Multiple Enthusiasms

Infinite jest. Excellent fancy. Flashes of merriment.

Tag: vice president

A rather brilliant critique of John McCain in the most recent Rolling Stone. Money quote:

This is the story of the real John McCain, the one who has been hiding in plain sight. It is the story of a man who has consistently put his own advancement above all else, a man willing to say and do anything to achieve his ultimate ambition: to become commander in chief, ascending to the one position that would finally enable him to outrank his four-star father and grandfather.

In its broad strokes, McCain’s life story is oddly similar to that of the current occupant of the White House. John Sidney McCain III and George Walker Bush both represent the third generation of American dynasties. Both were born into positions of privilege against which they rebelled into mediocrity. Both developed an uncanny social intelligence that allowed them to skate by with a minimum of mental exertion. Both struggled with booze and loutish behavior. At each step, with the aid of their fathers’ powerful friends, both failed upward. And both shed their skins as Episcopalian members of the Washington elite to build political careers as self-styled, ranch-inhabiting Westerners who pray to Jesus in their wives’ evangelical churches.

In one vital respect, however, the comparison is deeply unfair to the current president: George W. Bush was a much better pilot.

I’ve discussed this a few times in the past few days (elsewhere, obviously). I’ve found myself living in what is, by most accounts, a battleground state, even though no less a Republican spin-meister than Karl Rove predicts all of Colorado’s 9 electoral votes, as well as 264 others, will go to Barack Obama as he swings a full-on awesome 273 electoral votes and wins the presidency. Yes, that Karl Rove. The same one who said that McCain’s lies have gone too far.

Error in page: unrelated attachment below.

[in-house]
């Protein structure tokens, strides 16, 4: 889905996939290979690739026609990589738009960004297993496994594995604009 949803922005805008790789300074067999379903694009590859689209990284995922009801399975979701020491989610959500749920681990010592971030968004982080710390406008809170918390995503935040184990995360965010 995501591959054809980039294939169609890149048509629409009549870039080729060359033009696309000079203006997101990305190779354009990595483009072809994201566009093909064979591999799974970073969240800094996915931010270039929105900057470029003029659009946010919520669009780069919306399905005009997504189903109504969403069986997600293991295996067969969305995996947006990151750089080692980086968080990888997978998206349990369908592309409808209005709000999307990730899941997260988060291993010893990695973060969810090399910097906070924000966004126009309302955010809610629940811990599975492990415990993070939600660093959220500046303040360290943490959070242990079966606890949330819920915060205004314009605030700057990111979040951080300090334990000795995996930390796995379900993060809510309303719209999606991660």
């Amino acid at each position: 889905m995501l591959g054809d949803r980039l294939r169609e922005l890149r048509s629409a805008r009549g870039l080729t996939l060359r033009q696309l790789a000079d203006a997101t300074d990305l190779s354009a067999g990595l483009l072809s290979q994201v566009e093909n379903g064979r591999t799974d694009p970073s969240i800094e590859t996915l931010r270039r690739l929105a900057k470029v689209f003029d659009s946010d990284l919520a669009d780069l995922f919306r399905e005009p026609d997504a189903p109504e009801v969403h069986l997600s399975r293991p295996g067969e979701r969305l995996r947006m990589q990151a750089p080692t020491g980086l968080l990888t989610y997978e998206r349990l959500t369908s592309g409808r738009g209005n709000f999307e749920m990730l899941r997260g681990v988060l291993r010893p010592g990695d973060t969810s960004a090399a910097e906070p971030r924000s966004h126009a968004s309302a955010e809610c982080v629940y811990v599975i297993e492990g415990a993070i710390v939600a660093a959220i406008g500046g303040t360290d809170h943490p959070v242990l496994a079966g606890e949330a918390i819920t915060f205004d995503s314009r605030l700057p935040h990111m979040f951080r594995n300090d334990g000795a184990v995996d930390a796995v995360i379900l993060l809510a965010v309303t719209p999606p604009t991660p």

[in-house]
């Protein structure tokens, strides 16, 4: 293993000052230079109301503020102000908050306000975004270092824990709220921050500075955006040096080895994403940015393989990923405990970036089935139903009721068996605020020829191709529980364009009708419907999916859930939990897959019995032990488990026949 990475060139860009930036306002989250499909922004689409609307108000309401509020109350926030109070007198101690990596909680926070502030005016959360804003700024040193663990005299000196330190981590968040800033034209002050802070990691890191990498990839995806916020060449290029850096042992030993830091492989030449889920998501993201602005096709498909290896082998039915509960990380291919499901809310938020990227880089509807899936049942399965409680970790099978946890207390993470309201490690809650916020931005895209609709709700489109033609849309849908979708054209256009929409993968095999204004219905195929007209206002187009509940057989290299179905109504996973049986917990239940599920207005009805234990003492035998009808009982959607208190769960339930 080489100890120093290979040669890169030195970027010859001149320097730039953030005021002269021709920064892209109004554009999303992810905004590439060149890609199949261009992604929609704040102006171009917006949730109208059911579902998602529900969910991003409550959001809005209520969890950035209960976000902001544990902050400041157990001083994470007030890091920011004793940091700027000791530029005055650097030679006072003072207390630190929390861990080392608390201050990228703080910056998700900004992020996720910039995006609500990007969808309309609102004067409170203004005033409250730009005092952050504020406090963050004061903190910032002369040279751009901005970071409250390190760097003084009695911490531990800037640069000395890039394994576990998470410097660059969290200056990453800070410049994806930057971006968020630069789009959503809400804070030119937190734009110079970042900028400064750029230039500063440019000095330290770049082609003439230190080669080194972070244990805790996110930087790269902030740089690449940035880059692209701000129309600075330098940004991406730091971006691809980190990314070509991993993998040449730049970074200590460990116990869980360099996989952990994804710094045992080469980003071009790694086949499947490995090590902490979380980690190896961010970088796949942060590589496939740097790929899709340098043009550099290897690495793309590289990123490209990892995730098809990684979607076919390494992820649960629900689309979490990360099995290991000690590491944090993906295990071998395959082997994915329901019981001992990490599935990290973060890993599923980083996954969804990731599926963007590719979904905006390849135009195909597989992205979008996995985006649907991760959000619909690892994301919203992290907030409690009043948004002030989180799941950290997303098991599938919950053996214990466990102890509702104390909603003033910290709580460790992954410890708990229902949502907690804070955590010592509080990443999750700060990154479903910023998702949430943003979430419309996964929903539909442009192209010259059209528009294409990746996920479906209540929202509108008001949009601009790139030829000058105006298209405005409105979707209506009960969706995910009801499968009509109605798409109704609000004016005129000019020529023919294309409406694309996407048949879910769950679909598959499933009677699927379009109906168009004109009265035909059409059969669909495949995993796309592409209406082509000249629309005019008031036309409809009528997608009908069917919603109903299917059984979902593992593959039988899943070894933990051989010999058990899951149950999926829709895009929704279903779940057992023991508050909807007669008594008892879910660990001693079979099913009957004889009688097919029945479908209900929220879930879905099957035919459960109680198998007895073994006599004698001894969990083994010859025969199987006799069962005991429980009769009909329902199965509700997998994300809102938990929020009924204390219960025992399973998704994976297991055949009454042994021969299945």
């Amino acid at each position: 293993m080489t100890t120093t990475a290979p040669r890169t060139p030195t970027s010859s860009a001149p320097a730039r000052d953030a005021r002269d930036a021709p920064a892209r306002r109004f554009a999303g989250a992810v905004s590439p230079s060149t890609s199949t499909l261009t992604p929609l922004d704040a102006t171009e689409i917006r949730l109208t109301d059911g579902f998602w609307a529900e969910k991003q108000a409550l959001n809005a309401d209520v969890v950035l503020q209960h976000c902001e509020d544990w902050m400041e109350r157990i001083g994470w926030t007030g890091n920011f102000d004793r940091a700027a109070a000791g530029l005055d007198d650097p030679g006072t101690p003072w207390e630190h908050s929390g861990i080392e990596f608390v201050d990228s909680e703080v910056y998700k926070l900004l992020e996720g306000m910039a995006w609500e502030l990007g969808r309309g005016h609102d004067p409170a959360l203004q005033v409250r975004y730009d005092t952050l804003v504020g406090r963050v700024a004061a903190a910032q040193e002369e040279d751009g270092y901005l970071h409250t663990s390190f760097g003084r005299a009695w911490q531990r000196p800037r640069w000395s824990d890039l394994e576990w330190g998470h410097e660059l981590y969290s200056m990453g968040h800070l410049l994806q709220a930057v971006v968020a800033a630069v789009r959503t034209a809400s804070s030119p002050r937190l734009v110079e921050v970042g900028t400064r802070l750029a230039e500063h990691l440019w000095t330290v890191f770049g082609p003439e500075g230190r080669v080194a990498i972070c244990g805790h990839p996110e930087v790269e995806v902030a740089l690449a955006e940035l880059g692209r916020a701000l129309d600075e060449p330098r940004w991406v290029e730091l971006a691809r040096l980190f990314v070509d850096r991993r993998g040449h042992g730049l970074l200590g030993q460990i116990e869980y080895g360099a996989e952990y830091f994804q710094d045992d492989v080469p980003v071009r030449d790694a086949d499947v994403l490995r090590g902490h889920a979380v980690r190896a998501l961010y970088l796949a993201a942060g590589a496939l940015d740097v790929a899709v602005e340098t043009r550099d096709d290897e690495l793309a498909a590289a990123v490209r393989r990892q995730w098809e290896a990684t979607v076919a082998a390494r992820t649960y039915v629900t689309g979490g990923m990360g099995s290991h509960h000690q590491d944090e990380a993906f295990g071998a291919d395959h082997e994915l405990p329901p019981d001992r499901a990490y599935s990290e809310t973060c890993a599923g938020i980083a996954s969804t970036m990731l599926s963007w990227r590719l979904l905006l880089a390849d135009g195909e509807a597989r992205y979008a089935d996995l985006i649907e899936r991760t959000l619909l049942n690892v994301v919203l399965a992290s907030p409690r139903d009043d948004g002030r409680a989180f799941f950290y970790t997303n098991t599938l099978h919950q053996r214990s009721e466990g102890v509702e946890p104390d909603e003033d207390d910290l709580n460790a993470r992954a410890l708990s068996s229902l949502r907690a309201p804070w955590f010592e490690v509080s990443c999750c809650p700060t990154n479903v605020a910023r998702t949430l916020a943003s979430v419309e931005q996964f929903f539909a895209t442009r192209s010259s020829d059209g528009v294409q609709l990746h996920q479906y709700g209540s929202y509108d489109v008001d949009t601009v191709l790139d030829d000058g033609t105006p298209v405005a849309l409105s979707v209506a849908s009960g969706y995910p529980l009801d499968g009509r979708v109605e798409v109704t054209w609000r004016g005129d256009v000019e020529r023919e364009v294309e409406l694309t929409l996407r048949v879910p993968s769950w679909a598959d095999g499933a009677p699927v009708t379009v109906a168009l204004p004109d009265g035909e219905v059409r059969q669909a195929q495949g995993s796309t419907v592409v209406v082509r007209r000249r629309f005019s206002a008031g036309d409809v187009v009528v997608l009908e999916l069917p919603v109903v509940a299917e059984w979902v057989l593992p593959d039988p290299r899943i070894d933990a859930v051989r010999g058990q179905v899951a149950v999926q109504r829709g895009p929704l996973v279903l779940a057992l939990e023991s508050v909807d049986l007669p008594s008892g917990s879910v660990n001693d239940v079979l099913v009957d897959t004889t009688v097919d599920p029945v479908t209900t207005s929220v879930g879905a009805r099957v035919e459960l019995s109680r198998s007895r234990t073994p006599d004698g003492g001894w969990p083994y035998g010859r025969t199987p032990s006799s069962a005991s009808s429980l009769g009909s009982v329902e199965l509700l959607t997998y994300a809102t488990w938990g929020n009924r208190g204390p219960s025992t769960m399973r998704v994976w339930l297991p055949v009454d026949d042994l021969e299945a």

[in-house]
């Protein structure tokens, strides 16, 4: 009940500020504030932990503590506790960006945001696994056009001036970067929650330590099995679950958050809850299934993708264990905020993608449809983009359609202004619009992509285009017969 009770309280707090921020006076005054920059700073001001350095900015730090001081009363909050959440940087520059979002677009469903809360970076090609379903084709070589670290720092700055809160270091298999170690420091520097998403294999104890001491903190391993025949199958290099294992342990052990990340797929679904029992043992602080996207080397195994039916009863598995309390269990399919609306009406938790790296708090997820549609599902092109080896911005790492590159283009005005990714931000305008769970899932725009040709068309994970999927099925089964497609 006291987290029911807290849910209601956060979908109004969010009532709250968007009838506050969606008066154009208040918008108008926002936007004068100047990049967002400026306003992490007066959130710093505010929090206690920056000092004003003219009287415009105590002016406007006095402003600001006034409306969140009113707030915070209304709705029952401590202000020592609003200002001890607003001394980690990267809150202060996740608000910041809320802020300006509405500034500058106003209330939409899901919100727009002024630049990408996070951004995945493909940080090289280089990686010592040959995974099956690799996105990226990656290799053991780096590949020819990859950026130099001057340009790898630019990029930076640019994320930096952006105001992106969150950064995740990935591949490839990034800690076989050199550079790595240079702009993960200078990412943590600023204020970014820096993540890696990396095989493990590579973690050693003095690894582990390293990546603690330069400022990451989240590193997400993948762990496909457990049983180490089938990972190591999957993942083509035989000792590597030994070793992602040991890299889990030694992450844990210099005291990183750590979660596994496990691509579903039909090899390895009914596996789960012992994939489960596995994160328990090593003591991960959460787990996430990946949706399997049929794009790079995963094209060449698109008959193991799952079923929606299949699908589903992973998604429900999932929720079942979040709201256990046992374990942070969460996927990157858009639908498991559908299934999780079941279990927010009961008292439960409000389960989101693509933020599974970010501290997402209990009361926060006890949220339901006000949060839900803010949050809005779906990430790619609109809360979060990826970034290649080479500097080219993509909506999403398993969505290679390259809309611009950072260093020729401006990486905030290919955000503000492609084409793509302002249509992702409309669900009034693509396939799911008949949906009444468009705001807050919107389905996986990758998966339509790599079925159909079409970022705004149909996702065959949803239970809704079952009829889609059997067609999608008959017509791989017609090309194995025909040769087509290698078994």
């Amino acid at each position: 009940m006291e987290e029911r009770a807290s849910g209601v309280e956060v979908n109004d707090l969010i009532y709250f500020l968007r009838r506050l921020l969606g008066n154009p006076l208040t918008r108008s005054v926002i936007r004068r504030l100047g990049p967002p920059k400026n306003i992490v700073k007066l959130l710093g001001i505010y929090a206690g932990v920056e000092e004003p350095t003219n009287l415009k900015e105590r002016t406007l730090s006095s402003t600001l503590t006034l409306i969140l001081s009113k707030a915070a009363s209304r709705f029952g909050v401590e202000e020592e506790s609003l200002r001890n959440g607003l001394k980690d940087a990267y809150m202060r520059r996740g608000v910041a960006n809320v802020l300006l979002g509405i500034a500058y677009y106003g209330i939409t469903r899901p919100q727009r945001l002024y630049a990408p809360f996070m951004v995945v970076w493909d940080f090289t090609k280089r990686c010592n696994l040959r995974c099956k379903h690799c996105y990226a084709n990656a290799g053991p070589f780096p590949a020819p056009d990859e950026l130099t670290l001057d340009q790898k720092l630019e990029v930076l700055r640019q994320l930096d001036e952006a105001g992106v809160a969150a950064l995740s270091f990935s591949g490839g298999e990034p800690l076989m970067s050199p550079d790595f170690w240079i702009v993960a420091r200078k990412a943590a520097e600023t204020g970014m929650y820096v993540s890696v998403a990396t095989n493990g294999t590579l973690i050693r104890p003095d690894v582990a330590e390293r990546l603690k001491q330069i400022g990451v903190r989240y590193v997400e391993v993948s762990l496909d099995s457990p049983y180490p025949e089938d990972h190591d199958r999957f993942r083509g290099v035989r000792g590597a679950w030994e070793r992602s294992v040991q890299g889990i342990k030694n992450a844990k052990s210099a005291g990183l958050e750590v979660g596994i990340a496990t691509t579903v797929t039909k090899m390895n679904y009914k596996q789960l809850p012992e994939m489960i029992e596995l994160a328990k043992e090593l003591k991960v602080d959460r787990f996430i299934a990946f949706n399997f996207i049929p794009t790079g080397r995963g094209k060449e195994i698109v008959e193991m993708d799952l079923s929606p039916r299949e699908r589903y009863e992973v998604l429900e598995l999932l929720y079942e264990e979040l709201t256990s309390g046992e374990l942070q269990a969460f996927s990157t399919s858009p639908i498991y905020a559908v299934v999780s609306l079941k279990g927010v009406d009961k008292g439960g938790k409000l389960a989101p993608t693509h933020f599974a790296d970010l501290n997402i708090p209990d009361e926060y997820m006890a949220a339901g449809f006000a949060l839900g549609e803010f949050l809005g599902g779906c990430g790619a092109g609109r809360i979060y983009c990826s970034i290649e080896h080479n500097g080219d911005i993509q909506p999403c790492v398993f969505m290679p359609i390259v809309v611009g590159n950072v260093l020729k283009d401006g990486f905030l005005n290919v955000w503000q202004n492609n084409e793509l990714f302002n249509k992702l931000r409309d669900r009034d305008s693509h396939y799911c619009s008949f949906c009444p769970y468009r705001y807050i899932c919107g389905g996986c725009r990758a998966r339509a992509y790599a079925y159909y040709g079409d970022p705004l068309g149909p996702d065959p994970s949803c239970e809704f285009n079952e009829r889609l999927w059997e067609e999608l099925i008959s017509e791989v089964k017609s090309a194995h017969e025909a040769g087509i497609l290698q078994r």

When Karl Rove calls you a liar, you’re way deep in it.

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Simply substitute “McCain” for “Rumson,” I think.

It’s also why I’m voting for Obama. Not just that I think he could deliver a speech like that one, but because he just seems that honest. He seems like the kind of guy who would man up when required, the sort who would say, “You know, I thought this was a good idea, but I’ve reconsidered because it’s just politics as usual and it ain’t gonna work. I pledged to you that I would serve you well, and act in your best interest, and I think rejecting this bill is in your best interest.”

I can’t imagine McCain saying anything remotely similar. All I can imagine McCain saying is, “You know, the situation is complicated, and I have a lot of great advisors I lend credence to–”

(and as a sidenote: since when does ‘advisor’ contain an ‘e’? Is that a British thing, like ‘grey’ versus ‘gray’? Because spellcheck keeps underlining advisor and I keep thinking, ‘No, it’s not, in fact, adviser,’ and I don’t really listen because, come on, spellcheck underlines ‘spellcheck,’ which just seems silly)